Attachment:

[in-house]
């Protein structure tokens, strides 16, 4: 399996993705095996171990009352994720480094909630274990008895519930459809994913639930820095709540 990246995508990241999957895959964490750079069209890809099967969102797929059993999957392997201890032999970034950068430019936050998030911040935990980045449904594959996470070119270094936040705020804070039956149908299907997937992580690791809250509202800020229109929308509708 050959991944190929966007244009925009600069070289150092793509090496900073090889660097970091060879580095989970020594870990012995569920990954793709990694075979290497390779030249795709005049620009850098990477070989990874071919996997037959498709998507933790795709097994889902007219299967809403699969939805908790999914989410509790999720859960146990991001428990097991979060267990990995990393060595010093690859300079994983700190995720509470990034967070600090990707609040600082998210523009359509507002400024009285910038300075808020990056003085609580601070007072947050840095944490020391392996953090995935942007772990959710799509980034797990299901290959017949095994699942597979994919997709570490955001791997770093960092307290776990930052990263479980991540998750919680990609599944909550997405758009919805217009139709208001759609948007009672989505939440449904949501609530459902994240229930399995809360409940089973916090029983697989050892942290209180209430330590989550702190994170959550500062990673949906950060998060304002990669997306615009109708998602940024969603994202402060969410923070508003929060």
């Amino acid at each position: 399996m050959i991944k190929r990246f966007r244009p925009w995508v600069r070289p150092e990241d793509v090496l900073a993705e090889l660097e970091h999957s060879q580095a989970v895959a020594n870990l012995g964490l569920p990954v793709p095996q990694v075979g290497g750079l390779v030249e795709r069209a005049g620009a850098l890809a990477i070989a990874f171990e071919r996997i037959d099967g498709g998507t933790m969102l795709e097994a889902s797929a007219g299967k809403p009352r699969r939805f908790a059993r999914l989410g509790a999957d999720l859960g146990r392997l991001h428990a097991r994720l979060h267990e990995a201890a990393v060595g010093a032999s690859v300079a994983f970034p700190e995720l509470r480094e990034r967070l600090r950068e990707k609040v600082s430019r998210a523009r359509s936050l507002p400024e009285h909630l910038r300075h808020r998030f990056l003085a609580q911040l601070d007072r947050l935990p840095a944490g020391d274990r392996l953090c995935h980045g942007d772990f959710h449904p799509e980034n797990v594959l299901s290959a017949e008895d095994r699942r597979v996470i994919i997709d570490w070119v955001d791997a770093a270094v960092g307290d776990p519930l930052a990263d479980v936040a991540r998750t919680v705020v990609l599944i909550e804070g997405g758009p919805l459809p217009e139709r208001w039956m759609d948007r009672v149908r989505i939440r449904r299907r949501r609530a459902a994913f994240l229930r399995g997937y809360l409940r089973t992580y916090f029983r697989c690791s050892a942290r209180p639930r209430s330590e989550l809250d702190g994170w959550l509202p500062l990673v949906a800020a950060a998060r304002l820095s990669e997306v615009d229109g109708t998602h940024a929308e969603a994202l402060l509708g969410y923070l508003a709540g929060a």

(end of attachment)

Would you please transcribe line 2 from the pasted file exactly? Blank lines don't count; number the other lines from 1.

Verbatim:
């Protein structure tokens, strides 16, 4: 399996993705095996171990009352994720480094909630274990008895519930459809994913639930820095709540 990246995508990241999957895959964490750079069209890809099967969102797929059993999957392997201890032999970034950068430019936050998030911040935990980045449904594959996470070119270094936040705020804070039956149908299907997937992580690791809250509202800020229109929308509708 050959991944190929966007244009925009600069070289150092793509090496900073090889660097970091060879580095989970020594870990012995569920990954793709990694075979290497390779030249795709005049620009850098990477070989990874071919996997037959498709998507933790795709097994889902007219299967809403699969939805908790999914989410509790999720859960146990991001428990097991979060267990990995990393060595010093690859300079994983700190995720509470990034967070600090990707609040600082998210523009359509507002400024009285910038300075808020990056003085609580601070007072947050840095944490020391392996953090995935942007772990959710799509980034797990299901290959017949095994699942597979994919997709570490955001791997770093960092307290776990930052990263479980991540998750919680990609599944909550997405758009919805217009139709208001759609948007009672989505939440449904949501609530459902994240229930399995809360409940089973916090029983697989050892942290209180209430330590989550702190994170959550500062990673949906950060998060304002990669997306615009109708998602940024969603994202402060969410923070508003929060």